The evidence against you is overwhelming Ches but you stubbornly refuse to admit it. Consequently, I have forced you to betray your own criteria for sound arguments, as you wrote in another article"… the minor premisses of my argument must also be sound: my observations…". All this has gone out of the window.

WDTPS said...

Your argument by false analogy is a fallacy since the chief characteristics of privatisation are not present in your "privatisation of judgment" and you end up with your nonsensical equation of privatisation=usurpation. And this fallacy came about because you made the same mistake as you sidekick as mentioned at the beginning, and rather than admitting the error you tried to explain it away as an analogy. But when pressed you could support the claim and refuse to seek advise from anyone.

All pretty damning stuff, Ches.

Well, let me ask you this question, when does an analogy become a fallacy? Give a definition of both and lets see which category yours comes under.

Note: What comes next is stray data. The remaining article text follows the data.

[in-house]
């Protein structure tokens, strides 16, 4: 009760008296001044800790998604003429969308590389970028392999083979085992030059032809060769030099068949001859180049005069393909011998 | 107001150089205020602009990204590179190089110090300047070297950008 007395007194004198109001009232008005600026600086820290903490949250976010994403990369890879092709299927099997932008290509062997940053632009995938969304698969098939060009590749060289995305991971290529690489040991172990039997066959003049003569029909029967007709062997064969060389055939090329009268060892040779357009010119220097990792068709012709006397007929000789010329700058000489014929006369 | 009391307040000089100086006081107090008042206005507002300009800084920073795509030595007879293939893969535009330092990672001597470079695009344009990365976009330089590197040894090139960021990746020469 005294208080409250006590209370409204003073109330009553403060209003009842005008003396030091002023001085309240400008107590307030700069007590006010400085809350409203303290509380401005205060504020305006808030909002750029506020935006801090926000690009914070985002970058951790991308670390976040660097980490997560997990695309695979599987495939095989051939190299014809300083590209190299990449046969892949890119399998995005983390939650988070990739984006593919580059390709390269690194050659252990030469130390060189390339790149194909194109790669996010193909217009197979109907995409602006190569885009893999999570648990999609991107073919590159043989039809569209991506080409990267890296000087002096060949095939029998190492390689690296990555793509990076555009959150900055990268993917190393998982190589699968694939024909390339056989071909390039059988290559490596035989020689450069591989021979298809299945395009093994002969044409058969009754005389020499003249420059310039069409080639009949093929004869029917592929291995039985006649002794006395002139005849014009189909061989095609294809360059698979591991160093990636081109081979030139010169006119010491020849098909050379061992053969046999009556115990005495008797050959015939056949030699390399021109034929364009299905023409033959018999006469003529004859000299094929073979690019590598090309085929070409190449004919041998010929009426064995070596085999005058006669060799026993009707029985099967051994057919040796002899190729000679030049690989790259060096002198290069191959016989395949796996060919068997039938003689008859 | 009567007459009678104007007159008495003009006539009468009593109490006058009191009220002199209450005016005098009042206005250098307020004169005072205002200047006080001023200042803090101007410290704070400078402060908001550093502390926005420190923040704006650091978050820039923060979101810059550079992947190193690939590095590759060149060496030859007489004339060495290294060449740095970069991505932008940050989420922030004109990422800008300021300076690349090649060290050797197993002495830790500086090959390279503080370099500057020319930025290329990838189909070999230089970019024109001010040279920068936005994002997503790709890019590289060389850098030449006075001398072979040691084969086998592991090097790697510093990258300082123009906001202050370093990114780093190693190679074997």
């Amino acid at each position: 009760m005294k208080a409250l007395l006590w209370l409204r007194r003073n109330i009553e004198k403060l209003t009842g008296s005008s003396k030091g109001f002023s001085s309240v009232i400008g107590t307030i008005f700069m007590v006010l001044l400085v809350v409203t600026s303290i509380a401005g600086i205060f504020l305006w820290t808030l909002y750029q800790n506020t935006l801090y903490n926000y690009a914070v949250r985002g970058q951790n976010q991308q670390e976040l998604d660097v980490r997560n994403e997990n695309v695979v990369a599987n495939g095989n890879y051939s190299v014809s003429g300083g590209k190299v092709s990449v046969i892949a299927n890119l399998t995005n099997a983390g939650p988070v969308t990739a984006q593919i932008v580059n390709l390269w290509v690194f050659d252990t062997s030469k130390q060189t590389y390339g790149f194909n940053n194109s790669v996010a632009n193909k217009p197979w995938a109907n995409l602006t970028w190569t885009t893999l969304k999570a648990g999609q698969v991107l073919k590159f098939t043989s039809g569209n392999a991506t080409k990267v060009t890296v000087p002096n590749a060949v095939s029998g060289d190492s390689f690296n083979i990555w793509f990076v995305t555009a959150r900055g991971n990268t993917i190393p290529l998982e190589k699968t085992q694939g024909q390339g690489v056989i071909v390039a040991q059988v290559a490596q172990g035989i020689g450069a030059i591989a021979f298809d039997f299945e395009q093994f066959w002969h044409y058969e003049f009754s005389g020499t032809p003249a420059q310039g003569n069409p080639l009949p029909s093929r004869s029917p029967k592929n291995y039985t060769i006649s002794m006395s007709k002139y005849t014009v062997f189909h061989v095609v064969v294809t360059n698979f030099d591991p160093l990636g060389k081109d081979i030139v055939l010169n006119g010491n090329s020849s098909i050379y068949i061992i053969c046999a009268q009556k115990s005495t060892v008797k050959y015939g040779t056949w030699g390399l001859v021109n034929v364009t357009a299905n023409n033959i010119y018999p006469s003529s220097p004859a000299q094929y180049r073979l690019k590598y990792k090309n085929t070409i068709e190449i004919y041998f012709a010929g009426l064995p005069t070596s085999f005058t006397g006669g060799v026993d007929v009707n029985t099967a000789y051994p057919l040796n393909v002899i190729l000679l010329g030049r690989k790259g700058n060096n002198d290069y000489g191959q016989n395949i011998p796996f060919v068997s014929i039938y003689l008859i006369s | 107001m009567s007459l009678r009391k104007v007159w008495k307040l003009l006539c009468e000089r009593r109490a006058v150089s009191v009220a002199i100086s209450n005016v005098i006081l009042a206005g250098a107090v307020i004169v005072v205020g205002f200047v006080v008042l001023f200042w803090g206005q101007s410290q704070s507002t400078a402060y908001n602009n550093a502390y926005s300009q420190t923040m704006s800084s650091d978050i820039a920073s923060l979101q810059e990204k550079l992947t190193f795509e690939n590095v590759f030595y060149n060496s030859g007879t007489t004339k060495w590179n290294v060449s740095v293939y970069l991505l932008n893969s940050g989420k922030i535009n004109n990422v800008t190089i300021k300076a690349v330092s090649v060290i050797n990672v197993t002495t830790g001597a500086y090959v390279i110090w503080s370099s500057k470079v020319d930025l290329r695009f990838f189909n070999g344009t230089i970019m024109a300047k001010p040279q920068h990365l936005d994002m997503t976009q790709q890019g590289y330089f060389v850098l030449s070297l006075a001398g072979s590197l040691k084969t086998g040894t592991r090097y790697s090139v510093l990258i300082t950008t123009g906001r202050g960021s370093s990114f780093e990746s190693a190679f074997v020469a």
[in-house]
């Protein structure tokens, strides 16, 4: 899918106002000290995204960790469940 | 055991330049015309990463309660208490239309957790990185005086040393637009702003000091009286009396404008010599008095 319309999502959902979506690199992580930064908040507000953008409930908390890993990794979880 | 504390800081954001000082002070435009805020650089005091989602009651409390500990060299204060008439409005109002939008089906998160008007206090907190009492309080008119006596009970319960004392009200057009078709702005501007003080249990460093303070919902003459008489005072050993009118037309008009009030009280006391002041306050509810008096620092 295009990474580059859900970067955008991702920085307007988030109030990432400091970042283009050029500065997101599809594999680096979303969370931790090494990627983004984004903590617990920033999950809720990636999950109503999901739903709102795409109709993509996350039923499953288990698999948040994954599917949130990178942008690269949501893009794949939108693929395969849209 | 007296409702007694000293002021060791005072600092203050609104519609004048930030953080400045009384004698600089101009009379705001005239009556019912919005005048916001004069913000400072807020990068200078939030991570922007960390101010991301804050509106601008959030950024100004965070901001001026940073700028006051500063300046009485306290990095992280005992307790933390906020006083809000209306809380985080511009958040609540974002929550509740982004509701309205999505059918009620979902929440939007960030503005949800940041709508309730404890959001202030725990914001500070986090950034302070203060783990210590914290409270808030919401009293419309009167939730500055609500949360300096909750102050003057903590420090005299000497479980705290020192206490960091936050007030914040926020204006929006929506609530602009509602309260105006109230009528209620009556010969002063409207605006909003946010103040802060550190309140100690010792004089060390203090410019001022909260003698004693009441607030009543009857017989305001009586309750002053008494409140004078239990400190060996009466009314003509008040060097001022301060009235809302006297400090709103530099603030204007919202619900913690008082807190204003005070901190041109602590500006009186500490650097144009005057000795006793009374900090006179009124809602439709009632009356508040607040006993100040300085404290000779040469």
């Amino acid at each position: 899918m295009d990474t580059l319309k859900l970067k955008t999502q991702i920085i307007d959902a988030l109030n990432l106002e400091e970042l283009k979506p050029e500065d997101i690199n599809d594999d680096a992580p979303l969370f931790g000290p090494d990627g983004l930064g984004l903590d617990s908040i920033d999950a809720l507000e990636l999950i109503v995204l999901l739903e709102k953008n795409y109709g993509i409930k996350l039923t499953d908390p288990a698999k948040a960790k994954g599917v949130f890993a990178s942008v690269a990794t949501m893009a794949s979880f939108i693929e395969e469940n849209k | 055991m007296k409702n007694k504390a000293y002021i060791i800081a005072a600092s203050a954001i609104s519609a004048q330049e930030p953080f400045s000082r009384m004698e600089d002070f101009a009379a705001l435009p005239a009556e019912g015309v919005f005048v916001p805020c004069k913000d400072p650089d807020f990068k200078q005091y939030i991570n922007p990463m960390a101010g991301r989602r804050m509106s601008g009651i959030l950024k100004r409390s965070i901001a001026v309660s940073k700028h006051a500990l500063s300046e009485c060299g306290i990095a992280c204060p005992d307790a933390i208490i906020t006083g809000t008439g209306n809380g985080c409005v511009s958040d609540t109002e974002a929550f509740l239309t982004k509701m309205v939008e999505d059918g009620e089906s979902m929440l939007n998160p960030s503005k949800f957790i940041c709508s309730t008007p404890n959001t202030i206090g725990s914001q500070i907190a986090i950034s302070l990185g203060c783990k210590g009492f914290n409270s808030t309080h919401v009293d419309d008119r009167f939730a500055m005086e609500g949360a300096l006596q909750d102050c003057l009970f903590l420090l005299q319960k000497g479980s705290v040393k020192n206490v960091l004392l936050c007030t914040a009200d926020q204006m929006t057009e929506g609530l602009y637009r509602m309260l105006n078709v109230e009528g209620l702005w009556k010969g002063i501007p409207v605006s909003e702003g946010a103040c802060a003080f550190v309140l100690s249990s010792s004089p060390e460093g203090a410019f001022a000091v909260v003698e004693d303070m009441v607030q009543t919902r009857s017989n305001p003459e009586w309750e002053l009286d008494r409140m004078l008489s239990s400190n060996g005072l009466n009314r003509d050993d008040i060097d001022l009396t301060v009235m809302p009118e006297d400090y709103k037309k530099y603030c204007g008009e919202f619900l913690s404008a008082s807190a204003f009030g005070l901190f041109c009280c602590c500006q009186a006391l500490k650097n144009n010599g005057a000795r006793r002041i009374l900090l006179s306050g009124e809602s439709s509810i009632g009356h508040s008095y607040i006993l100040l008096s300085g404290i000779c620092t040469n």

Ches said...

If I defined fallacy, you wouldn't listen anyway, so what's the point? Your commitment to a semantic tangent and your constant self congratulation have become totally wearisome.

Finally, by way of information for anyone who even cares about this nonsense, I provide the following link which demonstrates the sociological analogue of 'privatisation' not included in Starr's restricted treatment of the question. Now, since canonical and doctrinal judgment are two of the three functions of the Church which shape her mission, I hold 'privatisation of judgment' to be a perfectly acceptable extension of the analogy contained in 'privatisation of religion'. This term is not exclusively about the laicisation of the State but about the way in which religion is internalised by private individuals or groups who take upon themselves functions hitherto exercised by some univerally recognised agent.

Further proof of the acceptabilty of the usage can be found in

Jeremy R. Carrette, Richard King, 'Selling spirituality: the silent takeover of religion', cited on web-based sources 140 times since its publication in 2005, and which includes the expressions:

'privatisation of religion';

'privatisation of mysticism';

'privatisation of human experience';

'privatisation of Asian Wisdom Traditions';

'privatisation of the spiritual'.

End of discussion.